There is no single way to solve the problem, but students are aware that their individual plans, which will require many steps, will be peer-reviewed, and must be scientifically valid throughout. Evaluation of the proposals is based on how thorough the approach is, how accurately proposed techniques are described, and how well it would actually work if put into practice.

    The time necessary for this activity will vary depending on how much detail and depth of understanding the teacher wishes. My classes usually spend a minimum of two weeks researching and strategizing in class; final papers are prepared outside class. A wide variety of resources is made available to the students as they work to develop a protocol to accomplish their task. Some of the most valuable resources are textbooks and lab manuals which detail recombinant DNA techniques. Catalogs available from the many suppliers of chemicals, equipment, and kits used in actual biotechnology research applications provide a wealth of valuable information on various protocols.

    Additionally, several publications routinely received by molecular biologists contain information on techniques and equipment which can be incorporated into the protocol. Students also access CD-ROM databases containing references to recent articles in the popular literature and go online on internet and AOL to access information in libraries and professional journals, and pose questions to researchers in the field of transgenic animals.

    This assignment follows a set of lessons which begins with a review of basic information about the structure of DNA. Then the students, by using computer software, reading numerous articles, and building models, develop a thorough understanding of the tools of the genetic engineer. Finally, they perform a series of lab activities in which they learn and use many techniques used in advanced biotechnology research facilities; they isolate, purify and map bacterial plasmids to determine the identity of the plasmid and then use that plasmid in a bacterial transformation activity.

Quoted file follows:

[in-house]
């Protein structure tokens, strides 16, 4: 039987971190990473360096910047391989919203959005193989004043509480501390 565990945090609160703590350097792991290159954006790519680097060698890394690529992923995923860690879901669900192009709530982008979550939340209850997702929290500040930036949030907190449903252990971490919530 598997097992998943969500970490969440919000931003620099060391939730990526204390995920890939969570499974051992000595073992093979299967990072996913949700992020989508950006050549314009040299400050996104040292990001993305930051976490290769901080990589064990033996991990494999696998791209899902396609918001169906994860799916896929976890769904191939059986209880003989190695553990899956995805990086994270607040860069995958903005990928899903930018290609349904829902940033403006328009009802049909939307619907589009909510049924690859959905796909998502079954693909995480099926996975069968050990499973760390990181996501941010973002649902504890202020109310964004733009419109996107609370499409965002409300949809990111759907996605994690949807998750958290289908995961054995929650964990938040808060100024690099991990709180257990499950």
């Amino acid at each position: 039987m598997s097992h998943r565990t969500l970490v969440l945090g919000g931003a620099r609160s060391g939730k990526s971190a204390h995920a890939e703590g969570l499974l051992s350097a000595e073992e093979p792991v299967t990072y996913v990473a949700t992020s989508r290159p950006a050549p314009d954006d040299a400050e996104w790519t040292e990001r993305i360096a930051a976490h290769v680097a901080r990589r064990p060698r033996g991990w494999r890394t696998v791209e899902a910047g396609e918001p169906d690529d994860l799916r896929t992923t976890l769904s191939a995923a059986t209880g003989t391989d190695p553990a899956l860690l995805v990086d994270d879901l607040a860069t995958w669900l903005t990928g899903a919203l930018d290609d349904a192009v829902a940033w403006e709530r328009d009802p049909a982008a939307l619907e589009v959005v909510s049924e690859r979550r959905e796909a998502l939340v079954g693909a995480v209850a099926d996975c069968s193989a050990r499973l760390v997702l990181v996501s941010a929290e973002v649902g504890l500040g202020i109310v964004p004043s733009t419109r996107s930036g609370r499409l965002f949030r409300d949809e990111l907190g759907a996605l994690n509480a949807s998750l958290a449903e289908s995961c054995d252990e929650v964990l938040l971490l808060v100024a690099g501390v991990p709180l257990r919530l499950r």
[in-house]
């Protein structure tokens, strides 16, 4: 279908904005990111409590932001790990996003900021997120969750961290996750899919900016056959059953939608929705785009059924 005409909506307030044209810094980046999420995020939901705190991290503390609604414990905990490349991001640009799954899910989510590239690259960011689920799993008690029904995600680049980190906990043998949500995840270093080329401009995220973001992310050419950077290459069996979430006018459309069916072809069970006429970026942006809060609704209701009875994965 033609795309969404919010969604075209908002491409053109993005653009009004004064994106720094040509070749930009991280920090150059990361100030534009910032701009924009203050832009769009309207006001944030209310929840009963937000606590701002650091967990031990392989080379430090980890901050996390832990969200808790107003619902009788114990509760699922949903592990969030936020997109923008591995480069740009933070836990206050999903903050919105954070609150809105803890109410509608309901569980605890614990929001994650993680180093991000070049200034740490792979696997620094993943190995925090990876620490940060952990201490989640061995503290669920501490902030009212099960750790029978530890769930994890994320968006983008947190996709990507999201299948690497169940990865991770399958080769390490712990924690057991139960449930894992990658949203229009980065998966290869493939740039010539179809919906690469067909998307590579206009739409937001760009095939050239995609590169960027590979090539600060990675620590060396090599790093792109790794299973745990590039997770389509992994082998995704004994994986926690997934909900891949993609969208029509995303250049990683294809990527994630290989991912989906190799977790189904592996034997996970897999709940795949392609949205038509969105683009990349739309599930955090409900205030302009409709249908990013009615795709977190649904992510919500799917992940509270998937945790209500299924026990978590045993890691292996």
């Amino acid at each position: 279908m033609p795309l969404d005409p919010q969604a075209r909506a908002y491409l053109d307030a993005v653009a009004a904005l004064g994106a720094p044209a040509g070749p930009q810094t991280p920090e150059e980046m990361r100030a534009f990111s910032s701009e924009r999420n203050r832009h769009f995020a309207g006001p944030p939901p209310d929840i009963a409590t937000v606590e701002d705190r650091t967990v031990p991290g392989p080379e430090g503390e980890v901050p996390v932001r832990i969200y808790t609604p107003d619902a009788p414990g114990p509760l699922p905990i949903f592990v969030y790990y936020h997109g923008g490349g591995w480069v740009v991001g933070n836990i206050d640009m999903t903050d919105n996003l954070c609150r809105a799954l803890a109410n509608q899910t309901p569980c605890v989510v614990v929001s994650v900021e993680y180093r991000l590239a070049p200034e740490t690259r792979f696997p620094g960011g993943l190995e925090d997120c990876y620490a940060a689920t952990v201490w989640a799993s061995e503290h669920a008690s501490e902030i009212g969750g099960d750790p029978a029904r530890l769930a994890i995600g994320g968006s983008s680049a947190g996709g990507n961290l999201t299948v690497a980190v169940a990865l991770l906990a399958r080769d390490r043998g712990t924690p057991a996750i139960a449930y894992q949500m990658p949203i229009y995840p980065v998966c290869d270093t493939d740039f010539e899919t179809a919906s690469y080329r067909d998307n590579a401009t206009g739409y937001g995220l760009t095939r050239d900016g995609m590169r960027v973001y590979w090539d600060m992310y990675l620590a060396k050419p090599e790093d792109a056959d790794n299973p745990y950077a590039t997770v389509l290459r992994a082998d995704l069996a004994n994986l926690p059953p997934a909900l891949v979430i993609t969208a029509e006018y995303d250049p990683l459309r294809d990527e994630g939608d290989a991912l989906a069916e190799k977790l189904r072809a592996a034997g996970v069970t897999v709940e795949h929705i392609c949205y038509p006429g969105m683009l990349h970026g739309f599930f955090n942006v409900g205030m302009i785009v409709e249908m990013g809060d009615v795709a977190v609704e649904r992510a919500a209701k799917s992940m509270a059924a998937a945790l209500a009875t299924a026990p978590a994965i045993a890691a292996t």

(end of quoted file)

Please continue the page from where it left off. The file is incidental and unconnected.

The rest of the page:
When assignments are handed in, the class is divided into several groups and each review team evaluates several of the proposed protocols. The review teams exchange those proposals receiving the most favorable reviews. Finally, a number of the proposals are selected for presentation to the class. Tension runs high as the students explain the details of their proposals in presentations to their peers. They know that only one of them will be able to receive this year's prestigious Chocolate Cow Award (an award which rates right up there with the Nobel Prize). Finally, the session ends and the Chocolate Cow Award is in the hands of the proud new recipient; students realize that they have experienced something very close to the excitement actually generated in those high-tech laboratories where genes are being spliced and organisms redesigned in an effort to improve the human condition around the globe. In an activity which began as a whimsical effort to save children of the world from the rising price of chocolate milk, students have experienced science the way scientists do. They have collaborated, been creative, researched ideas, and applied knowledge in an attempt to solve a problem. The rewards, they have found, are plentiful! They have developed an appreciation and understanding of a complex new technology which is already impacting their lives.